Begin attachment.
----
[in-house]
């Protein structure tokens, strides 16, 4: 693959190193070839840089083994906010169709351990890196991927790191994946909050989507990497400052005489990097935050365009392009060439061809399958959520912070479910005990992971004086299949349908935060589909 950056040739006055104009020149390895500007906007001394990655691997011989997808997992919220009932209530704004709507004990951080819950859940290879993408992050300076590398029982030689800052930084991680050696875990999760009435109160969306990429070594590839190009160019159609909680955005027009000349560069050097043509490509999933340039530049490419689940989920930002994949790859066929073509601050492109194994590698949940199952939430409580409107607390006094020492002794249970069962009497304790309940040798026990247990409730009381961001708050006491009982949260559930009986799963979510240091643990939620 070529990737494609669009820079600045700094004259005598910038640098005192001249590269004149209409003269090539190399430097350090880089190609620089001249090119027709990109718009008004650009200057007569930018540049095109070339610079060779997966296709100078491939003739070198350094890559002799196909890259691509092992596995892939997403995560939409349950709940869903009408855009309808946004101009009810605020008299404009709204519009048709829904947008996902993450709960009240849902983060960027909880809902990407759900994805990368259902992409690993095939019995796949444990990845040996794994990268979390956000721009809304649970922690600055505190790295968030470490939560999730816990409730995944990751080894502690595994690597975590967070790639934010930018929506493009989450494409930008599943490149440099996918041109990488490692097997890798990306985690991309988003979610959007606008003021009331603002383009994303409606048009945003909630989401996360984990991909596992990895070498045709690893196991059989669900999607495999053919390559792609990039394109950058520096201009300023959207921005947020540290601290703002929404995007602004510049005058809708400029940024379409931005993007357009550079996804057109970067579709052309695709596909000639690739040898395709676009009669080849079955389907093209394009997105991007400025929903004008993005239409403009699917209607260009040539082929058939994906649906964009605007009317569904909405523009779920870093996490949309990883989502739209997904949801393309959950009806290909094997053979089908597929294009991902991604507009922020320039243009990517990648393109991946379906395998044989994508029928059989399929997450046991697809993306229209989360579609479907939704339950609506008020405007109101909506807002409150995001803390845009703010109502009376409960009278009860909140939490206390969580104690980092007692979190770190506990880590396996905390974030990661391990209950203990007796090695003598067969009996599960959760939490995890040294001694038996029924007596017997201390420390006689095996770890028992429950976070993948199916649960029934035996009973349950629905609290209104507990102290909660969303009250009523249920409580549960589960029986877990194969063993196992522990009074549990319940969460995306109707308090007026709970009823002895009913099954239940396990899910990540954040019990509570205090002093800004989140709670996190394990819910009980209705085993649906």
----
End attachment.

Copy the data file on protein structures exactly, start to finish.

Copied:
[in-house]
């Protein structure tokens, strides 16, 4: 693959190193070839840089083994906010169709351990890196991927790191994946909050989507990497400052005489990097935050365009392009060439061809399958959520912070479910005990992971004086299949349908935060589909 950056040739006055104009020149390895500007906007001394990655691997011989997808997992919220009932209530704004709507004990951080819950859940290879993408992050300076590398029982030689800052930084991680050696875990999760009435109160969306990429070594590839190009160019159609909680955005027009000349560069050097043509490509999933340039530049490419689940989920930002994949790859066929073509601050492109194994590698949940199952939430409580409107607390006094020492002794249970069962009497304790309940040798026990247990409730009381961001708050006491009982949260559930009986799963979510240091643990939620 070529990737494609669009820079600045700094004259005598910038640098005192001249590269004149209409003269090539190399430097350090880089190609620089001249090119027709990109718009008004650009200057007569930018540049095109070339610079060779997966296709100078491939003739070198350094890559002799196909890259691509092992596995892939997403995560939409349950709940869903009408855009309808946004101009009810605020008299404009709204519009048709829904947008996902993450709960009240849902983060960027909880809902990407759900994805990368259902992409690993095939019995796949444990990845040996794994990268979390956000721009809304649970922690600055505190790295968030470490939560999730816990409730995944990751080894502690595994690597975590967070790639934010930018929506493009989450494409930008599943490149440099996918041109990488490692097997890798990306985690991309988003979610959007606008003021009331603002383009994303409606048009945003909630989401996360984990991909596992990895070498045709690893196991059989669900999607495999053919390559792609990039394109950058520096201009300023959207921005947020540290601290703002929404995007602004510049005058809708400029940024379409931005993007357009550079996804057109970067579709052309695709596909000639690739040898395709676009009669080849079955389907093209394009997105991007400025929903004008993005239409403009699917209607260009040539082929058939994906649906964009605007009317569904909405523009779920870093996490949309990883989502739209997904949801393309959950009806290909094997053979089908597929294009991902991604507009922020320039243009990517990648393109991946379906395998044989994508029928059989399929997450046991697809993306229209989360579609479907939704339950609506008020405007109101909506807002409150995001803390845009703010109502009376409960009278009860909140939490206390969580104690980092007692979190770190506990880590396996905390974030990661391990209950203990007796090695003598067969009996599960959760939490995890040294001694038996029924007596017997201390420390006689095996770890028992429950976070993948199916649960029934035996009973349950629905609290209104507990102290909660969303009250009523249920409580549960589960029986877990194969063993196992522990009074549990319940969460995306109707308090007026709970009823002895009913099954239940396990899910990540954040019990509570205090002093800004989140709670996190394990819910009980209705085993649906």